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I study biology at school, and unfortunately for me, my program skips the muscles in humans chapter.

I know (and mainly, feel) that the movement in one direction isn't created by the same muscle as the movement in the opposite direction, e.g the Triceps ("front") and Biceps ("back").

I know that the triceps straightens the elbow, while the biceps contracts the elbow.

I also know that, instead of actually moving the arm, I can contract these two muscles (when I show off, for example...) without actually moving the arm. That area becomes hard. Both muscles, as I feel, are contracting. I cannot statically contract only one of them.

My question is whether this action is something "special", or simply both muscles working against each other, resulting in zero movement?

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up vote 3 down vote accepted

The situation you are describing where muscles are situated on opposites sides of a joint and produce opposing movements is called "antagonism." Most joints are set up where one or more muscles on either sides will produce such movements (e.g., flexors vs. extensors). Here's a question about muscles without antagonists.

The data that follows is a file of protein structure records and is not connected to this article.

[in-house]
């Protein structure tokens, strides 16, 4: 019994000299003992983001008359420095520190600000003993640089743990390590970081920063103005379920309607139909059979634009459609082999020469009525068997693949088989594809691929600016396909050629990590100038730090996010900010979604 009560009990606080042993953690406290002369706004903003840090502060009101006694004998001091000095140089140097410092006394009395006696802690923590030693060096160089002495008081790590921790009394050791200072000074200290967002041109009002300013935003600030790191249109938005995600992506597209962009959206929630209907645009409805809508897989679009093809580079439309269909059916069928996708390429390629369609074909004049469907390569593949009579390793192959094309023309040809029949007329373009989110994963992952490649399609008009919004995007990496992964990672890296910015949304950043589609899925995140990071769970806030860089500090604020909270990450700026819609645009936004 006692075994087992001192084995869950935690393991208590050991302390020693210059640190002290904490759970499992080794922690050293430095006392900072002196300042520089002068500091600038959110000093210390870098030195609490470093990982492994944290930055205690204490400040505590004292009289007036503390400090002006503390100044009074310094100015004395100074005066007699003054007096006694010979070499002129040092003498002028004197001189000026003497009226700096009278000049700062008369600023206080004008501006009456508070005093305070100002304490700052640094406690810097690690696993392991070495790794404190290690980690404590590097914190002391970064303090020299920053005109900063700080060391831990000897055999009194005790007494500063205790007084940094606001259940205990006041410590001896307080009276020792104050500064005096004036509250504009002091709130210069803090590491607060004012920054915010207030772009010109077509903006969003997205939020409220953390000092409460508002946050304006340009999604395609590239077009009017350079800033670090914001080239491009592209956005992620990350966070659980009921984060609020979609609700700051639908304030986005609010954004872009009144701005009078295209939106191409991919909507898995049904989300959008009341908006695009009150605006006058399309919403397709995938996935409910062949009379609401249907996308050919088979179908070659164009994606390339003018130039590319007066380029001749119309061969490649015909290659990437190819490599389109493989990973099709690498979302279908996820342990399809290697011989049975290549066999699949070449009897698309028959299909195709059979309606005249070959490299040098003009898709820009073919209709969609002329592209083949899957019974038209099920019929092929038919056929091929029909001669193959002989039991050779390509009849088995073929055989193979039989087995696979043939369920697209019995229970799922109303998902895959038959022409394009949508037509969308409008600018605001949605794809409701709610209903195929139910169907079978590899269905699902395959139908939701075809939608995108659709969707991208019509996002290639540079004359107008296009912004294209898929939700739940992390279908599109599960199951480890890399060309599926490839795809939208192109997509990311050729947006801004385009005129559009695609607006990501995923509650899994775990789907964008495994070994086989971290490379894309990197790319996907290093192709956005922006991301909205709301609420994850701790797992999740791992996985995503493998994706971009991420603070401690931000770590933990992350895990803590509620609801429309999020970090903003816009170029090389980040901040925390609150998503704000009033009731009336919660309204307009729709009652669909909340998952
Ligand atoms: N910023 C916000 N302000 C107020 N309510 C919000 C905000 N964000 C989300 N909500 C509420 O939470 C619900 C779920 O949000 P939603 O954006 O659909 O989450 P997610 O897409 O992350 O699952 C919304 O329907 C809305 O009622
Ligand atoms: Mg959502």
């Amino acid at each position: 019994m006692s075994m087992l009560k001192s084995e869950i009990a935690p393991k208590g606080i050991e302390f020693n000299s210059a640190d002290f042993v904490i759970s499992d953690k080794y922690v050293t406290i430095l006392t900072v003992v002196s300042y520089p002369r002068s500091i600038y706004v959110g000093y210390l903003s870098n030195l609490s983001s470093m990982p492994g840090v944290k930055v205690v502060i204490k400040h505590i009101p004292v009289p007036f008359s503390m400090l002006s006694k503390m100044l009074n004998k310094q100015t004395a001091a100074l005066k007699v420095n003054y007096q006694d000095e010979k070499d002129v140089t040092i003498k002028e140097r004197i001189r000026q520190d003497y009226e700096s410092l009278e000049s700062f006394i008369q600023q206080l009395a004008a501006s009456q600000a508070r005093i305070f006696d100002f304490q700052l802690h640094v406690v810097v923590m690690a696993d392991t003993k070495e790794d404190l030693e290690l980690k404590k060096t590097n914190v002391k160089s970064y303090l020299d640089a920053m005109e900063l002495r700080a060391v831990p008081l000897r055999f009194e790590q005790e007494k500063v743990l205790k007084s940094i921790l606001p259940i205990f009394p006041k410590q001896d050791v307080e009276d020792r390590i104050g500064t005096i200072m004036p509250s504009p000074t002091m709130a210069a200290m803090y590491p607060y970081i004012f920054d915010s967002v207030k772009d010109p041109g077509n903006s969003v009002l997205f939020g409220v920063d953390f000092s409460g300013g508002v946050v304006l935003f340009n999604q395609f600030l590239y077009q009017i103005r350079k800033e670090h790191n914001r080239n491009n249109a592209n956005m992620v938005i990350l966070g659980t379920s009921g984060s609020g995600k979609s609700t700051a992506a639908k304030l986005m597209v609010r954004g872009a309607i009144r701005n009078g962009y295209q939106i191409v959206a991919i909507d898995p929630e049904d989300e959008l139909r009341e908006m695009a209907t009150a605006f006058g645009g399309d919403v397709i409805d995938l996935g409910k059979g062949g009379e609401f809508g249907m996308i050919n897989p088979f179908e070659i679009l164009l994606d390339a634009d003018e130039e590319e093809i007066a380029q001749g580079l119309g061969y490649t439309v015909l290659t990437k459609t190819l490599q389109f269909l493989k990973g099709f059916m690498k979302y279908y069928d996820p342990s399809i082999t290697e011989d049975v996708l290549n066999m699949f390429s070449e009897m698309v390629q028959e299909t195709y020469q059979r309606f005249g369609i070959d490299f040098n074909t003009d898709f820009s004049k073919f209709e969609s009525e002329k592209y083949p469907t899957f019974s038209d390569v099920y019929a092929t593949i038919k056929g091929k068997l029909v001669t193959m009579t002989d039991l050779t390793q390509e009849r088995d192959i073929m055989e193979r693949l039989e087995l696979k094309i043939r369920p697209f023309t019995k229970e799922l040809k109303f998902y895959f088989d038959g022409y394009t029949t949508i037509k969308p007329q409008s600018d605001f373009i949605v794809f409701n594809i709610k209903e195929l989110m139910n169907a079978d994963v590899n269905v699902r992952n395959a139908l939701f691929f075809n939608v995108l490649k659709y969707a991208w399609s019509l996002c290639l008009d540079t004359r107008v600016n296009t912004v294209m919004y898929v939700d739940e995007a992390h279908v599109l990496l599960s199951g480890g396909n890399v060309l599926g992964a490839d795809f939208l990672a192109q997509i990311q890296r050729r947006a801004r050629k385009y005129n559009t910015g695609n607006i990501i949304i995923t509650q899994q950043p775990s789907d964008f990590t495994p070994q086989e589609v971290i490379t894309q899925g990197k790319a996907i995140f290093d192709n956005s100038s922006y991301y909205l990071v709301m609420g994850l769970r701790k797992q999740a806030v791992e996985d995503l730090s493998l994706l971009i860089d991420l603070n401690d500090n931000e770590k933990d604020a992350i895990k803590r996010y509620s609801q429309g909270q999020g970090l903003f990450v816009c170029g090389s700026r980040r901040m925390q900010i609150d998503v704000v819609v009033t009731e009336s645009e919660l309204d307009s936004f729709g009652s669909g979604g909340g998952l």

When you contract all the muscles crossing a joint (i.e., when you are "showing off"), the muscles balance each other. If not, the bones would move and the joint angles would change. So taking the elbow as an example, in the image below, Arnold is contracting the elbow flexors (biceps brachii, brachialis) as well as the elbow extensors (triceps brachii). In order for the bones to remain static, the forces must be equal and opposite.


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Arnold is a good model for studying muscle anatomy in schools.. the exaggerated sizes will help kids find each and every muscle.. :-P – WYSIWYG Apr 16 '13 at 4:01

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